24 Sep 2013
With financial support from SCI via a Messel Travel Bursary, I recently attended the 14th European Symposium of Organic Reactivity (ESOR 2013), which took place from 1 - 6 September 2013 in Prague, Czech Republic. I was particularly interested in attending this conference as it seemed to be very closely connected with my PhD research.
Some of my research has involved looking at a reaction mechanism in-depth, so I was keen to discuss the techniques and results with other members of the field from around Europe and indeed further afield. I was also anticipating having my knowledge in the area both broadened and deepened by watching presentations by some well-known speakers.
I had hoped to have my abstract accepted for a poster presentation, which it initially was. However, I was later contacted by the organisers inquiring if I would still like to speak, as in my abstract submission form I had indicated I would be happy to speak or present a poster. This was a fantastic, although nerve-wracking, opportunity that I just couldn't decline, despite knowing I would have a lot of tough acts to follow!
Fortunately, my twenty minute slot was scheduled for the first full day of the conference, so I was soon able to relax and benefit from the great chemistry up for discussion. I enjoyed having the opportunity to present my PhD research to an international audience, which I’d never imagined I’d be in a position to do. The questions and comments that people contributed after the presentation were enlightening; allowing me to see my work as others were seeing it for the first time.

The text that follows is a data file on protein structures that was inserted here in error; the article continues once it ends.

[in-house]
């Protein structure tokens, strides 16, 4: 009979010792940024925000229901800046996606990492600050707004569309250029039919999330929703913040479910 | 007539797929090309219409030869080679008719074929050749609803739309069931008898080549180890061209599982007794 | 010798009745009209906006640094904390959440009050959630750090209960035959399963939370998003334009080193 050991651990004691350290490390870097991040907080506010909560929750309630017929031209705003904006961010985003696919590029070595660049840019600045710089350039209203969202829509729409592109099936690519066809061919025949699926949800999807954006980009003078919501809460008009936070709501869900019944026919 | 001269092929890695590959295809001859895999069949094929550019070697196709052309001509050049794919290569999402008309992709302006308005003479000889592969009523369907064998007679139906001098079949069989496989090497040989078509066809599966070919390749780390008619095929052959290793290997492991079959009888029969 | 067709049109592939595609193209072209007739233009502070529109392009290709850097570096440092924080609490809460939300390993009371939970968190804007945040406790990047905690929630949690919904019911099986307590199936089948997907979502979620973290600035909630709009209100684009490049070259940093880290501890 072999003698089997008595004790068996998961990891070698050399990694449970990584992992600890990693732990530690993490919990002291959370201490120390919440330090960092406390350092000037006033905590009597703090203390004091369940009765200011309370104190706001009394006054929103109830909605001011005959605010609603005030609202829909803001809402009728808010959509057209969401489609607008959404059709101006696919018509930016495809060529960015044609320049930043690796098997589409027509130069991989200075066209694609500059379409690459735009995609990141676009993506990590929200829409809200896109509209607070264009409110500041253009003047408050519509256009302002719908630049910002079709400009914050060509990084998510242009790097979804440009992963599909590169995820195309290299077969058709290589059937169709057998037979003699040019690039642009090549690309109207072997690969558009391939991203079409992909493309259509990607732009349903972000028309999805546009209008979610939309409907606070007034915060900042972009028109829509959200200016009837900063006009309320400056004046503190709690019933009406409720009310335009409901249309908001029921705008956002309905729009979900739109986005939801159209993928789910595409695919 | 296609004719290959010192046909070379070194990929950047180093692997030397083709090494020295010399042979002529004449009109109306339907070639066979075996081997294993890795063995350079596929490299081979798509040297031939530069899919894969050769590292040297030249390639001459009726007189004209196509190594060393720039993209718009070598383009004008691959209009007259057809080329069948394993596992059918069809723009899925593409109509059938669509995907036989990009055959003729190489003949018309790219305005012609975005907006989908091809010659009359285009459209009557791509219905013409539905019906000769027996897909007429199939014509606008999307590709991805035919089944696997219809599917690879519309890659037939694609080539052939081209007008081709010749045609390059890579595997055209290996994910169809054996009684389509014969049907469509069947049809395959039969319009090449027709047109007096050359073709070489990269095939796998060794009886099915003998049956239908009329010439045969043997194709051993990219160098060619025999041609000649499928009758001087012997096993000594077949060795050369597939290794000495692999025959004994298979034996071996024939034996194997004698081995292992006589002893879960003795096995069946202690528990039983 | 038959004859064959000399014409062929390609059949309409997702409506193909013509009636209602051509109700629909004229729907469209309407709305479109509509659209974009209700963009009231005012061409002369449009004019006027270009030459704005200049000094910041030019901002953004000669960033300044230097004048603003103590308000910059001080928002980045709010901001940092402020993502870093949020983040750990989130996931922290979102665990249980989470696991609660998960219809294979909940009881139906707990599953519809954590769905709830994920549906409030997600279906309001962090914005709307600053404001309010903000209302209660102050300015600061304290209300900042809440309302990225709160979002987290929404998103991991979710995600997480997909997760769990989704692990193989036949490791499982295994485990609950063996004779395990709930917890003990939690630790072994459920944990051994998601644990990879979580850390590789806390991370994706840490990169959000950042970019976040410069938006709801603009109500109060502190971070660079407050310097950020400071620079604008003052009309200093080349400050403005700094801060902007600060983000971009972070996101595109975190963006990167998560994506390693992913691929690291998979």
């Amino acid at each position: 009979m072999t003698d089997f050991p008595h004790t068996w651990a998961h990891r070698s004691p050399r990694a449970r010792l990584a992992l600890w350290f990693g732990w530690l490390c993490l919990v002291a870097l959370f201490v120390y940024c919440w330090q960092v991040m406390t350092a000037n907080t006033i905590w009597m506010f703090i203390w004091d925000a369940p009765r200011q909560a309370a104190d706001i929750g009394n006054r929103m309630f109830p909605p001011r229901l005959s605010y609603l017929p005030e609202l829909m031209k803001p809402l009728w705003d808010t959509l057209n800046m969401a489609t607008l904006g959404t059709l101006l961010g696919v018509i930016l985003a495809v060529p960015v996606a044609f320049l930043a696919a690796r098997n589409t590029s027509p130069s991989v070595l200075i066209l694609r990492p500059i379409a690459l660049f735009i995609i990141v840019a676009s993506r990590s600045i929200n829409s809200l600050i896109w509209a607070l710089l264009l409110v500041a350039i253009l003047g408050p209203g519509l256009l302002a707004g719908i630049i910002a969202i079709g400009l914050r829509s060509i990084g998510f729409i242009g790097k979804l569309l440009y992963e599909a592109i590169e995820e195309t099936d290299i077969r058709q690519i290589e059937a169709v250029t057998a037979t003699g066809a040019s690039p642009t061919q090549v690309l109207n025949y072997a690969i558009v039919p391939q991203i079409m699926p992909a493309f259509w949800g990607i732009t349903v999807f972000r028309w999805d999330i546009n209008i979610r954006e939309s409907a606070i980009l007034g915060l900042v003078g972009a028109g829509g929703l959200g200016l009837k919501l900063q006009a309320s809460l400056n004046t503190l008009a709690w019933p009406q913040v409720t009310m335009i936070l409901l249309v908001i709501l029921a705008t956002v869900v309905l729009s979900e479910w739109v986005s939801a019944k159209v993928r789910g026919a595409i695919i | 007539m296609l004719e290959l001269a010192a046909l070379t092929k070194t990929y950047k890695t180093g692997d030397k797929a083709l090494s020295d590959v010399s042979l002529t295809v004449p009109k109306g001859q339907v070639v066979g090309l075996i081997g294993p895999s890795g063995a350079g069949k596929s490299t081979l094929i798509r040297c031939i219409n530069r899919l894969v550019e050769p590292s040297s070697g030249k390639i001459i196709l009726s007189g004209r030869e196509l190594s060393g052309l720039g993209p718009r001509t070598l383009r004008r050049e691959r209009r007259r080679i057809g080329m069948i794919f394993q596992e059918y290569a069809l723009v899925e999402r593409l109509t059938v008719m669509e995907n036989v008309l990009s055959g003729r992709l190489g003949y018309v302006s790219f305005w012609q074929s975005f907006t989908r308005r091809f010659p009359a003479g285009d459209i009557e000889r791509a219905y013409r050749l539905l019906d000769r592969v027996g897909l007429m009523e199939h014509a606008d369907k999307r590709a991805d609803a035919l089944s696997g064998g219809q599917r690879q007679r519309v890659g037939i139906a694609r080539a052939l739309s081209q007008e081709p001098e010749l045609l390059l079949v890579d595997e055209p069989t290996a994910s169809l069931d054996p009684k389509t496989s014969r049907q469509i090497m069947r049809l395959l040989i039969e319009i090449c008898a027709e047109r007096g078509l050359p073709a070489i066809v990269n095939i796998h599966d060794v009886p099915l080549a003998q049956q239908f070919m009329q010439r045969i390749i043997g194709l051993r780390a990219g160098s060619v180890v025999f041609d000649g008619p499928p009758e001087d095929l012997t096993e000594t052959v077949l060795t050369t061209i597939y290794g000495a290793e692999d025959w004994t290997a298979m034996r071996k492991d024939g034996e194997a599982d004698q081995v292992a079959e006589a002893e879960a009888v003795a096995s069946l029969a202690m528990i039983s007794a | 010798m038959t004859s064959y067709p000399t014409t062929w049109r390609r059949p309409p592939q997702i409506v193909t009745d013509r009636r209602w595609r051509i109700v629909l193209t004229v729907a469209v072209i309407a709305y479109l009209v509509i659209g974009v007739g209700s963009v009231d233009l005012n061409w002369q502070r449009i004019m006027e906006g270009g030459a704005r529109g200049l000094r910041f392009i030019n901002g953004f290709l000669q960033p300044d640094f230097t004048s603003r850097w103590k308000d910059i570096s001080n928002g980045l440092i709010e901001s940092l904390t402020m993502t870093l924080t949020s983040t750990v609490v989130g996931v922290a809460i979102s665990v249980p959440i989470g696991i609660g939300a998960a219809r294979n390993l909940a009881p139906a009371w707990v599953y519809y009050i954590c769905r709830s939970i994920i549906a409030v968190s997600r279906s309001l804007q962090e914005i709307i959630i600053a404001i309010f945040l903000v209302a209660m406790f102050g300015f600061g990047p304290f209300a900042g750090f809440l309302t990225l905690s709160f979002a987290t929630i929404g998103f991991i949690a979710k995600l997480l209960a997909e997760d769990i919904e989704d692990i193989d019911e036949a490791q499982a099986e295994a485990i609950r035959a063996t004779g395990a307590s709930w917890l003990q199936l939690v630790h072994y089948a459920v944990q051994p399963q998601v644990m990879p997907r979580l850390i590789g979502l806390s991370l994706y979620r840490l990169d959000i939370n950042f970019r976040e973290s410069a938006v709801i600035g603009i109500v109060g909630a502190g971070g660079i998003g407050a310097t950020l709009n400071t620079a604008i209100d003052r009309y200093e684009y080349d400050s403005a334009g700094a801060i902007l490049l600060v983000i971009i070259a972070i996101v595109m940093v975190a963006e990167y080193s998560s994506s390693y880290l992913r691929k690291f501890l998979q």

With speakers from over 20 countries and delegates from over 30, there was no doubt the research was discussed on a world stage. With almost 140 posters, there was plenty of chance to read about additional novel research over coffee and lunch breaks, as well as the dedicated poster sessions.
In particular, plenary lectures from Helmut Schwarz, Fraser Stoddart and Ben Feringa (to name but a few) covered some fascinating research and were delivered with an enthusiasm that couldn’t help but keep the audience enraptured.
It has been an illuminating experience to attend an international conference with the wealth of conversation and expertise available. I have had many discussions about current chemistry research, both mine and others, which won't be forgotten in a hurry.
University of Bath